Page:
Hall of Life—Mammal Exhibits

on March 28, 2016

As mammals, the echidna and platypus share the characteristics common to other mammals: backbone, hair, milk glands, large brain. As monotremes, these unique animals are the only mammals that lay eggs, rather than giving birth to live young.


By Stefan Kraft CC-BY-SA-3.0 (], via Wikimedia Commons


Did They Evolve There?

Today, Australia is the only continent where monotremes live although fossil platypus teeth have been found in South America. Because monotremes are limited to Australia, some have claimed that this indicates they evolved there.

However, we know from the Bible that representatives of all land animals (including monotremes and marsupials) were on the Ark, which landed in the Middle East. Although monotremes may have migrated to various parts of the world after coming off the Ark (along with all the other kinds of land animals and birds), it seems they have only survived in Australia. When sea levels rose as the ice began to melt at the end of the Ice Age, Australia was cut off from the rest of the world, effectively trapping the animals that were already there.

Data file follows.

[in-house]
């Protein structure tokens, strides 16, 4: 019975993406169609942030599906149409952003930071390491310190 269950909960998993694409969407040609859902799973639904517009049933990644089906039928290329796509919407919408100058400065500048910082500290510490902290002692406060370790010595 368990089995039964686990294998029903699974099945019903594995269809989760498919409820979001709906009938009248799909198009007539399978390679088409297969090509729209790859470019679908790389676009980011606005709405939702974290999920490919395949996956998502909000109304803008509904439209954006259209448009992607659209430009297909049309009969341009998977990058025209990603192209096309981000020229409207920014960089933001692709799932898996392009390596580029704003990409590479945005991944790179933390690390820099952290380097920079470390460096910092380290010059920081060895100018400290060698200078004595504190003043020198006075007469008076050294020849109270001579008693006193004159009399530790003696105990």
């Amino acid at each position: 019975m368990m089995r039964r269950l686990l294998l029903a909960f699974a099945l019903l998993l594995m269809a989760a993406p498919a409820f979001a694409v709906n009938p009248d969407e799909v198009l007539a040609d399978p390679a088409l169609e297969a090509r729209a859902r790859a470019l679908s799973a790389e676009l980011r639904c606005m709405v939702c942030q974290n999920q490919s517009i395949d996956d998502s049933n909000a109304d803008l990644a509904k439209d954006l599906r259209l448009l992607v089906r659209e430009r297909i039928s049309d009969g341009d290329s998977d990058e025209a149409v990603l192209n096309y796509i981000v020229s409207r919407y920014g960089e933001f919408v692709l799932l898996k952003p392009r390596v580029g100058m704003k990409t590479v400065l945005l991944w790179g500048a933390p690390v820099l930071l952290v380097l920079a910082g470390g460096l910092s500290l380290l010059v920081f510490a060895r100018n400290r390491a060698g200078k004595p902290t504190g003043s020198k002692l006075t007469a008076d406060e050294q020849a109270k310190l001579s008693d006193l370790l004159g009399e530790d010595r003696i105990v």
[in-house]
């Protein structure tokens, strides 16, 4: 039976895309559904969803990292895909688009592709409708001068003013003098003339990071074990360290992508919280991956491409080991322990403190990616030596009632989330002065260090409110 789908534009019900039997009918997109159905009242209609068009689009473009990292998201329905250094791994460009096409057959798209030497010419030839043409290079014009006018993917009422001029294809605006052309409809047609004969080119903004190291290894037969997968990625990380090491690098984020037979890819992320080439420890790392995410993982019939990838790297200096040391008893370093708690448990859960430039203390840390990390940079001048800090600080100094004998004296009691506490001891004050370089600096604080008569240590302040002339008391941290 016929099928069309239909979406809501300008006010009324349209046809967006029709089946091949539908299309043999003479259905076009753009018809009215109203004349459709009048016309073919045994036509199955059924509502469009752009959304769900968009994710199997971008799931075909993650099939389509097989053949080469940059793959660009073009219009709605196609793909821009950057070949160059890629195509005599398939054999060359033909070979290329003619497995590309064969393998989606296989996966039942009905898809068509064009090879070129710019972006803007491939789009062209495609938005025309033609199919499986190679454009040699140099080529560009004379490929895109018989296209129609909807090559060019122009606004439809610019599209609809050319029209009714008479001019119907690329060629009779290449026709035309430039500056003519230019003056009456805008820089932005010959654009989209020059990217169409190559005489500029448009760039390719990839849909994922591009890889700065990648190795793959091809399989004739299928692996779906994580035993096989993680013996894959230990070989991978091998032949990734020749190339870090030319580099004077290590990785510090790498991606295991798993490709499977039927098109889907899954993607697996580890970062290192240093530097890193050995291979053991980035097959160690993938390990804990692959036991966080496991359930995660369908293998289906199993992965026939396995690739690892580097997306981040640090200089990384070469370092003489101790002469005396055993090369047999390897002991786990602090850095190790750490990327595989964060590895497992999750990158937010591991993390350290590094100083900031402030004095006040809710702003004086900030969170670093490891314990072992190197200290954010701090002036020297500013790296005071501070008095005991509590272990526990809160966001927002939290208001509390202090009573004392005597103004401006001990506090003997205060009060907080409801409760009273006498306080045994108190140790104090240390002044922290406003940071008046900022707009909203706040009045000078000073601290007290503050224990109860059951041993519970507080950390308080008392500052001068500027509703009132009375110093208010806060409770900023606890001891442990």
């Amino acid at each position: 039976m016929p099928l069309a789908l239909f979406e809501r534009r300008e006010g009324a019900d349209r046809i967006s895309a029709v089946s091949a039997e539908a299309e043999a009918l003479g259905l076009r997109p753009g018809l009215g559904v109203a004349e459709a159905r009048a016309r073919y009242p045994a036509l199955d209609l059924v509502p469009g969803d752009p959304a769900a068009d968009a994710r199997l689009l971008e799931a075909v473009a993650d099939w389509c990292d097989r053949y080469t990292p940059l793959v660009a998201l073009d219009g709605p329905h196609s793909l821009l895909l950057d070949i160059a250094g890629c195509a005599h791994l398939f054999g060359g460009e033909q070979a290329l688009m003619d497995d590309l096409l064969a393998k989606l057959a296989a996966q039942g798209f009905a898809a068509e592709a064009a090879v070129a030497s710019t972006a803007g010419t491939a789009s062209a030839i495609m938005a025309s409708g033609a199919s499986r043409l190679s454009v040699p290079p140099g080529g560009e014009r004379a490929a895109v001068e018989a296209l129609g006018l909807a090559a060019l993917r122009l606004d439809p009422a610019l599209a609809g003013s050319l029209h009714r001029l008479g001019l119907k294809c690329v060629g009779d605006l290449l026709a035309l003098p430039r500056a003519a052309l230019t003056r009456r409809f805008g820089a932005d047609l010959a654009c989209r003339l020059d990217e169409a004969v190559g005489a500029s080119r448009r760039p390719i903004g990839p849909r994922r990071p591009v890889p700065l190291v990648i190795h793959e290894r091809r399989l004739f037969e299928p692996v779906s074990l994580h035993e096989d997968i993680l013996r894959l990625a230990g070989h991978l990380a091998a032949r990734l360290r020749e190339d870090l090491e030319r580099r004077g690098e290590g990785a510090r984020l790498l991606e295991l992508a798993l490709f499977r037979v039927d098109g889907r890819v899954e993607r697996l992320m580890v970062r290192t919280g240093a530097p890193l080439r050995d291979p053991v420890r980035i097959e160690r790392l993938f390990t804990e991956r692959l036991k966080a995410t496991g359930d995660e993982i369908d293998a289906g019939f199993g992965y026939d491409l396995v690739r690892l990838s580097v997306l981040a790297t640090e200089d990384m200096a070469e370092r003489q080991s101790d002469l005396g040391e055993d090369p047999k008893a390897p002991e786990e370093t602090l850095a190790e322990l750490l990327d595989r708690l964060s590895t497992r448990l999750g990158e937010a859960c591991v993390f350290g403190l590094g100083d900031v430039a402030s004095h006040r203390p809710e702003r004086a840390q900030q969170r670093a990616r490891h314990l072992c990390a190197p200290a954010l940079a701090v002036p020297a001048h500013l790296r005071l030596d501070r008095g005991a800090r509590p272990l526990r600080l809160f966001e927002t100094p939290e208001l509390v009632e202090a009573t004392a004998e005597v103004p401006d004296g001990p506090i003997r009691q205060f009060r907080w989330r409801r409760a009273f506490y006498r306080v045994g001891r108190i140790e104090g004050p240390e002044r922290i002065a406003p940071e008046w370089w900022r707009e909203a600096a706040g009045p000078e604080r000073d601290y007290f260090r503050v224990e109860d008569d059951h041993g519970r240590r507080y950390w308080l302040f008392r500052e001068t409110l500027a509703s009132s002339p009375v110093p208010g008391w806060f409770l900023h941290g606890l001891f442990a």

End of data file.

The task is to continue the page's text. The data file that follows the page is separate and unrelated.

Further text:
Since the interior of Australia was much more lush during the Ice Age that followed the Flood, the ancestral platypuses would not have needed to cross today’s desert in order to reach their current place of residency in Tasmania, and along the eastern seaboard of Australia. Additionally, fossil evidence indicates that the platypus was much more robust in the past—it was larger, and adults had teeth (today, the young platypuses shed their teeth before they become adults). Another thing to note is that even the “oldest” (by evolutionary dating methods) fossils of platypuses are still that—fossils of platypuses. They do not show evidence of transitioning to or from another kind of animal.

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